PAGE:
On Sat, Nov 10, 2012 at 03:27:47PM -0800, meekerdb wrote:
> But the definition 

[of rationality]

> seems overly restrictive.  It's well known that
> in competitive games the best strategy may random in some way.  So I
> don't see how you can arbitrarily rule out random choices as
> 'irrational' when they are shown to be optimal by rational analysis.
> Brent

Its not me doing the ruling out. Its the way the term is used in
philosophy and economics.

There are plenty of examples (such as the ones your refer to) where
making random choices is optimal (according to a given utility). But
here you have to go to meta-level to say its the choice to play
randomly that is rational, not the choices themselves being rational.

One can see there are situations where it is rational to be irrational. I
sent you a reference to a paper of mine describing just such a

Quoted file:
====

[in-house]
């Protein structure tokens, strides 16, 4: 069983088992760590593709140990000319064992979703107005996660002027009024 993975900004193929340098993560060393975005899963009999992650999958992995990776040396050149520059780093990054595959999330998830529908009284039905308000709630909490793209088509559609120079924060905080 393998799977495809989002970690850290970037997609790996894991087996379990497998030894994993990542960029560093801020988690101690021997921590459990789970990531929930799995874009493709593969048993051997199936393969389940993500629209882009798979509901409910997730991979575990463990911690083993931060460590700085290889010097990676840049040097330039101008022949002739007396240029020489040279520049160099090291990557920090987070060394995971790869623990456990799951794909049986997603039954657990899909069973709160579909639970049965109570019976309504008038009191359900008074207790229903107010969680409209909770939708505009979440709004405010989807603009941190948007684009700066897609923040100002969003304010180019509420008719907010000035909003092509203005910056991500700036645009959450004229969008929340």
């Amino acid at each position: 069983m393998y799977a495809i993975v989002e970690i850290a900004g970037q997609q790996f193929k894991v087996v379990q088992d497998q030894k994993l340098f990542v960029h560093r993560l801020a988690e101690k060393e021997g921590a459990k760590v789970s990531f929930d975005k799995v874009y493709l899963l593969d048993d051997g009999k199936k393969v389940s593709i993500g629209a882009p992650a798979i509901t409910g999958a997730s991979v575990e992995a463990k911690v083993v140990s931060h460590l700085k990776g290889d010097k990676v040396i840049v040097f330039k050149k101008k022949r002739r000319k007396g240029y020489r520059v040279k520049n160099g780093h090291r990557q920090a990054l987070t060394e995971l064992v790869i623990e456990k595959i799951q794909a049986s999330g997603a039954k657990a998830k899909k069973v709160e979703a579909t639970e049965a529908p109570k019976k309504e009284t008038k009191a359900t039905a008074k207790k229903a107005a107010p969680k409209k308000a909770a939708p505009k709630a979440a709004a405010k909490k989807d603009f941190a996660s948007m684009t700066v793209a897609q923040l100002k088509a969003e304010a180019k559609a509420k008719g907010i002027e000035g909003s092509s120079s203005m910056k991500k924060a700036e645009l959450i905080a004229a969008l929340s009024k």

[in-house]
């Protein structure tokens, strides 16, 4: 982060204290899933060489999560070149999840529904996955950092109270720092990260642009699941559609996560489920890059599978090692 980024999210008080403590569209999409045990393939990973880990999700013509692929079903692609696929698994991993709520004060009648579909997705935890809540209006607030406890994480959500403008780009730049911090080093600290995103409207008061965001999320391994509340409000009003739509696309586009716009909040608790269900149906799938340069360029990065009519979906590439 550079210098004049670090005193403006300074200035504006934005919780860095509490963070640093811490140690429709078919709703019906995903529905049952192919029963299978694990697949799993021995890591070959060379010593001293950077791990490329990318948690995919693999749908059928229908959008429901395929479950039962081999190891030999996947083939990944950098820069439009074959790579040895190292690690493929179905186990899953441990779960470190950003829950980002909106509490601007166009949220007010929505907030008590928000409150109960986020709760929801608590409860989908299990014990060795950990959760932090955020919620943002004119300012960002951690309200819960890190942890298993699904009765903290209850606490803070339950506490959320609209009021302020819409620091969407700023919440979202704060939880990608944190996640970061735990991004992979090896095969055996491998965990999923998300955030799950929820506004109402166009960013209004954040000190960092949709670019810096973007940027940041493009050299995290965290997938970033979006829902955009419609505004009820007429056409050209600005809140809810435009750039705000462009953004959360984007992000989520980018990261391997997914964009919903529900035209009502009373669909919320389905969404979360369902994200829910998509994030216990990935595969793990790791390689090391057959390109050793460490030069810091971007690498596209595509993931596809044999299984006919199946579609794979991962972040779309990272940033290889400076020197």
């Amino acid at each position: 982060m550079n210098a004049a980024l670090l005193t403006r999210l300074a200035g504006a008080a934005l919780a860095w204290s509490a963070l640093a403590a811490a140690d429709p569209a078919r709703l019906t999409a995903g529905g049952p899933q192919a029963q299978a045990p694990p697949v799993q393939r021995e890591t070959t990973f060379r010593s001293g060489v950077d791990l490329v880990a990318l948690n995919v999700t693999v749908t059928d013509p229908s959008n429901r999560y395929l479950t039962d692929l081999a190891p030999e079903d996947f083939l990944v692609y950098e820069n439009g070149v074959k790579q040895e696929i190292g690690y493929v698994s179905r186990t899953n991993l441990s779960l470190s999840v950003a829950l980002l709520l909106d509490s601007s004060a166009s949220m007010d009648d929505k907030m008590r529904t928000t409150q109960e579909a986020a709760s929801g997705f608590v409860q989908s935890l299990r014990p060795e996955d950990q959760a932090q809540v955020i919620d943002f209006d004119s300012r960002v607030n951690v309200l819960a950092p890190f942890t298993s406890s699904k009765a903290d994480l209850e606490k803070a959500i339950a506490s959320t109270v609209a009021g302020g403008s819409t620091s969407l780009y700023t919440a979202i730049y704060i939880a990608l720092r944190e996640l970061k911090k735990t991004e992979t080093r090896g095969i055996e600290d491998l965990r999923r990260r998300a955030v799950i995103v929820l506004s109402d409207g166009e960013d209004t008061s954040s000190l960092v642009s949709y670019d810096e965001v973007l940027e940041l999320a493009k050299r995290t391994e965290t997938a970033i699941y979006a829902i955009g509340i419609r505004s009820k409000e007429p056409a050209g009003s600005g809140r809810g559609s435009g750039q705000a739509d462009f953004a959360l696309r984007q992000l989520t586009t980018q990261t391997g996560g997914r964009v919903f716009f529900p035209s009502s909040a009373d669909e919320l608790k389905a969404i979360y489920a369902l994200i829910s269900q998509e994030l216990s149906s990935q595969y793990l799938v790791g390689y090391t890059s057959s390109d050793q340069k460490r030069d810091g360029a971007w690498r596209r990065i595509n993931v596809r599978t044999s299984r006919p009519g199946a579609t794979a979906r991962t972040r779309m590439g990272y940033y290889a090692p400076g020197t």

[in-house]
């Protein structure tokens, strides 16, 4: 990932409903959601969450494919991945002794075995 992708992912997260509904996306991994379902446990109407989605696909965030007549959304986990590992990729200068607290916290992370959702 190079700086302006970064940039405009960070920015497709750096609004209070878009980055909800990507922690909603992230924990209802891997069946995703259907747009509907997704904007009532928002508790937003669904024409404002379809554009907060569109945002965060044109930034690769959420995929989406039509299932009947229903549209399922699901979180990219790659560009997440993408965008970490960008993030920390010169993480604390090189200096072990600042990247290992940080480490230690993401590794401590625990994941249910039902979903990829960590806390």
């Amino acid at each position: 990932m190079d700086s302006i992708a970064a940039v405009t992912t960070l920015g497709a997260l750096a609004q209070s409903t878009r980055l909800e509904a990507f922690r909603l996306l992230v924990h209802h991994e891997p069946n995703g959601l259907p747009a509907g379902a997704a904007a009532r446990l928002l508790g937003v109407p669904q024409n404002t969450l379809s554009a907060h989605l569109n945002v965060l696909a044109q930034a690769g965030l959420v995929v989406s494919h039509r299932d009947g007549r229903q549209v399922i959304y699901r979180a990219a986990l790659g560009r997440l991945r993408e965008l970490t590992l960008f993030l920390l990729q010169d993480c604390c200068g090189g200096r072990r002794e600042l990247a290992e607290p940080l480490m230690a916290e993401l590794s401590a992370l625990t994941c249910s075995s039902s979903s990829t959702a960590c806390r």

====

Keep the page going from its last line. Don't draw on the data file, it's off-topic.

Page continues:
sitation in the classic theory of the firm (``Emergent Effective
Collusion in an Economy of Perfectly Rational Competitors'').

A classic example where it is rational to be irrational is in chess
where sometimes one might sacifice a queen in order to gain a
competitive advantage.

But if it is rational to be irrational, is it possible to be rational any more?


Prof Russell Standish                  Phone 0425 253119 (mobile)
Principal, High Performance Coders
Visiting Professor of Mathematics      hpco...@hpcoders.com.au
University of New South Wales          http://www.hpcoders.com.au

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